September 17, 2008

President’s Report

This year has been an exciting one for CAFA with new faces on the board. We had a successful election which filled all five positions on the board and we were able to meet several times

CAFA Hosted 5 competitions this year, including 2 Western Regional competitions; 1 indoor and one outdoor, 1 Eastern Indoor competition , the National Championships held in Vancouver and the PFI Open Competition, co-hosted with the USAA and PFI, in the Cayman Islands.

Attendance at these competitions was good and there appears to be a renewed interest in competitive freediving.

The Eastern competition was a particular success in that it was the first competition attended by divers from Quebec. This allowed for some real bridge building to take place between the eastern clubs of Ottawa, Toronto and Montreal, with some very interesting ideas exchanged.

CAFA attended the AIDA Team World Championships in Egypt this summer with a full team of four women and four men. The National Team had a lot of new faces on board and overall, performances were good given that this was the first time competing for some of the athletes. The team did experience some unfortunate setbacks with three disqualifications. The women finished 8th overall while the men finished 17th. The team looked sharp in their sponsored suits, provided by PFI and Oceaner and initial reports tell me the team worked very well together this year.

This year, CAFA has attempted to shift its focus from competition and come up with ways to welcome the recreational freediver. This has been addressed with some new initiatives including a change to the memberships structure to include a free recreational membership for those who are not interested in competing but with to be involved with the community. This membership includes access to the newsgroup allowing recreational members to have their finger on the pulse of freediving in Canada. A full CAFA membership which includes access CAFA competitions, the AIDA ranking list and voting rights is still $25.

CAFA has also created new benefits for freediving clubs that wish to register themselves with CAFA, including free web space, emails and financial assistance for events or activities that will help grow the sport of freediving within Canada, but perhaps most importantly, the Donate button has been added to the Freedive Canada website!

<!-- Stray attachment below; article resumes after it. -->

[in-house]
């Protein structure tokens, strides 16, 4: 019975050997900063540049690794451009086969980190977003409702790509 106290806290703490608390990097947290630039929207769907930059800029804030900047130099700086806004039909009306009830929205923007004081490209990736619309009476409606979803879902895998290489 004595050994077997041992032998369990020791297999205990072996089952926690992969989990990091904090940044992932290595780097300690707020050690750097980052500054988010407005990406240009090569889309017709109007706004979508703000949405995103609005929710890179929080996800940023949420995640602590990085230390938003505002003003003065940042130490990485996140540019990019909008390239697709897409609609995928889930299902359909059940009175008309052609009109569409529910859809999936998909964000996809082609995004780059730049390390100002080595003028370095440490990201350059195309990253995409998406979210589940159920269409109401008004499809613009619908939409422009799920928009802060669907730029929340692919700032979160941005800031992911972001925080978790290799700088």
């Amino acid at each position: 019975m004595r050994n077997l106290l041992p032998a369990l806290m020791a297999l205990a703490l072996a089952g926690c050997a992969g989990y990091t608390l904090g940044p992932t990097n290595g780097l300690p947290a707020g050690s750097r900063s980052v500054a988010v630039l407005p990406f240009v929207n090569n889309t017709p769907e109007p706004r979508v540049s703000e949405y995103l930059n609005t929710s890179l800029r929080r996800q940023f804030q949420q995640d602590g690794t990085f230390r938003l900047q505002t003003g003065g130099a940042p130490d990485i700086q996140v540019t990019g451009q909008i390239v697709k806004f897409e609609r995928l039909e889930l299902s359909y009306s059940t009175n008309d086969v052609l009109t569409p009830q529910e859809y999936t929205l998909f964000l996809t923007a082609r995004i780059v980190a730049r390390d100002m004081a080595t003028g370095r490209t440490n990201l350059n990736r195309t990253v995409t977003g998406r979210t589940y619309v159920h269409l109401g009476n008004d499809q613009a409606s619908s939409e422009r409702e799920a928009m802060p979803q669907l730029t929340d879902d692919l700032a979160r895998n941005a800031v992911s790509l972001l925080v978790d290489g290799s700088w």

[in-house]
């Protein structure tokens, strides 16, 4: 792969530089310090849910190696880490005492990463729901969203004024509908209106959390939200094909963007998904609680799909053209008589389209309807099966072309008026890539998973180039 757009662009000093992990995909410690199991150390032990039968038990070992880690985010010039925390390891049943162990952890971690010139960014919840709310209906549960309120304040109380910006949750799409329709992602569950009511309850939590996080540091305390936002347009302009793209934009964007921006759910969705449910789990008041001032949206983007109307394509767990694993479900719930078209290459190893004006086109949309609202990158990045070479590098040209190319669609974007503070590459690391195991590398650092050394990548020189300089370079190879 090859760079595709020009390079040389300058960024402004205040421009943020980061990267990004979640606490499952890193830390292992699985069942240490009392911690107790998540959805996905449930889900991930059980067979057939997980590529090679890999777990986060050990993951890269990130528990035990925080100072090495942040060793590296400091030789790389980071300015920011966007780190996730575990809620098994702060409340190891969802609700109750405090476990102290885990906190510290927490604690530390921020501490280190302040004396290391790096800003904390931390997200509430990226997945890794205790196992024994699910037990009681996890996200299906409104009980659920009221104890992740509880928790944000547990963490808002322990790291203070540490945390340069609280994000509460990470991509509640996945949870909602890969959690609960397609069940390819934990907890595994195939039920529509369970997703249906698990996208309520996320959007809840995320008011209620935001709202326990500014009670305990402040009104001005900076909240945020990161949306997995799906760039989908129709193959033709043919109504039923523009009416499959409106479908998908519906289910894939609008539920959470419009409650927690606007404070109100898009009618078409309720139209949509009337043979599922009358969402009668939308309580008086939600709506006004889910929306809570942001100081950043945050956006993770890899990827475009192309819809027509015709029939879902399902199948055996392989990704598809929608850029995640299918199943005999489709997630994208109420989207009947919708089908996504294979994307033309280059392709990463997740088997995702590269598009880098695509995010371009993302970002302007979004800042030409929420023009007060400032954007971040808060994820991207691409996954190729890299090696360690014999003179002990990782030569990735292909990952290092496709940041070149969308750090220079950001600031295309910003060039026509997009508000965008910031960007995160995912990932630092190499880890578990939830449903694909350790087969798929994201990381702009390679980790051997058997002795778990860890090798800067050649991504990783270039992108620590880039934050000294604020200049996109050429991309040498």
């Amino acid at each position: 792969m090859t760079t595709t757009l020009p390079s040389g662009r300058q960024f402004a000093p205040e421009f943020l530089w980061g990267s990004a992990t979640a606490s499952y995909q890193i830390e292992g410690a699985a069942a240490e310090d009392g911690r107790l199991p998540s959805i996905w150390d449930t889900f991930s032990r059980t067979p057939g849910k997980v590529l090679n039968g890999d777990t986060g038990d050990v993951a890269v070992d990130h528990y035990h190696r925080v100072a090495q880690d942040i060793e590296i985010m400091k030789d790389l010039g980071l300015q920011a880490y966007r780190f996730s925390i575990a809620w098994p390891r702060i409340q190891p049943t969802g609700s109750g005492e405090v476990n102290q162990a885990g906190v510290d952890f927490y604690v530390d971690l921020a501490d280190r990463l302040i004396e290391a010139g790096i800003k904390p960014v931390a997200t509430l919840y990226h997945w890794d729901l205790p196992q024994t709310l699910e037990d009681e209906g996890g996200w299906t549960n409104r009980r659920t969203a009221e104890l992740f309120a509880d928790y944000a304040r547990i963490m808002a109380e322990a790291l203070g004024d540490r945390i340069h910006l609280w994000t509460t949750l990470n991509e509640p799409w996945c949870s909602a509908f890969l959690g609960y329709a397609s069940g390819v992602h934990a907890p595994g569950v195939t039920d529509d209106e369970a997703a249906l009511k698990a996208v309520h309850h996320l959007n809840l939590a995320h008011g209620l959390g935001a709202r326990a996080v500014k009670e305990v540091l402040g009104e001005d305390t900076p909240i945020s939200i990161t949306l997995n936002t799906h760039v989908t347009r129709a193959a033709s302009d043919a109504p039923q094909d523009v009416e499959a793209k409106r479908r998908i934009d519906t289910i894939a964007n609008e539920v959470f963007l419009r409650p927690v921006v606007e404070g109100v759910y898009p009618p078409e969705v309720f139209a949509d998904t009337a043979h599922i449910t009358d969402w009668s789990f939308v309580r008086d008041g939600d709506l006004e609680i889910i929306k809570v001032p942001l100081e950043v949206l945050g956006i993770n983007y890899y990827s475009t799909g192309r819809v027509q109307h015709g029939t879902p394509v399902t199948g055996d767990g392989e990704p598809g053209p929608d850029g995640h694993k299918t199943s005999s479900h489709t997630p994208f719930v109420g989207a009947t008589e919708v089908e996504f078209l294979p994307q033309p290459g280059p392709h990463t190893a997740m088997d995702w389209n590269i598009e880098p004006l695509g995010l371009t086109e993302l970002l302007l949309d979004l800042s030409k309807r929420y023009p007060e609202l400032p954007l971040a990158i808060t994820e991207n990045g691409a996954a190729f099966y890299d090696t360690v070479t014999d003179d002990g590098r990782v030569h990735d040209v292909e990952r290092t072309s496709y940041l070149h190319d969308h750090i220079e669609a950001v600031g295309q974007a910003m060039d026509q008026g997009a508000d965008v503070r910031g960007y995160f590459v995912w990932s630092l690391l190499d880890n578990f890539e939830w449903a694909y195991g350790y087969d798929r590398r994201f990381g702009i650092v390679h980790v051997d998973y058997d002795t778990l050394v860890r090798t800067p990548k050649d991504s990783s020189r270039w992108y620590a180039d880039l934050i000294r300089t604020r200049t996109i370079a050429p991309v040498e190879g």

Also, CAFA has made gains on translating the website into French and a beta version of the translated pages is available for viewing. This is an enormous project and will take some time to complete but this monumental effort will go a long way to making CAFA a truly national organization. As it stands, most official announcements that I have made as president that relate to important business have been posted in both official languages on the newsgroup.

CAFA must continue to make changes to how it operates if we are to stay relevant to our community. Currently, we have several disgruntled people who have left CAFA over the last few years and some of those people are in the process of trying to form a new national association called AIDA Canada. This should not be taken lightly. Some issues have already been addressed; however CAFA will need to act quickly on several issues in order to deal with this serious concern. Already, outside of the core group of competitive freedivers, there has been very little activity on the newsgroup over the last couple of years and this is very disconcerting. The new board will have to actively work on creating a true ‘benefit of membership’ if we are to lure old members back. CAFA must work hard to involve everyone in effecting this change or we risk becoming irrelevant. Unfortunately, those individuals who have chosen to go this route feel it is easier to create a new association rather than effect change from within. This is unfortunate because it should not be the case, and in reality it is not. The board needs to be much more aggressive, inclusive and positive in how we generate relevance to our members and this may include making some hard decisions on how we operate.

This issue aside, I think CAFA is slowly moving in the right direction. We are seeing new members joining both as full paid members and as recreational members. CAFA will need to work hard to maintain those new members. It will have to work even harder to bring back those that have left either out of discontent or simple apathy, which some would argue is even worse.

Matt Charlton
President; Canadian Association of Freediving and Apnea

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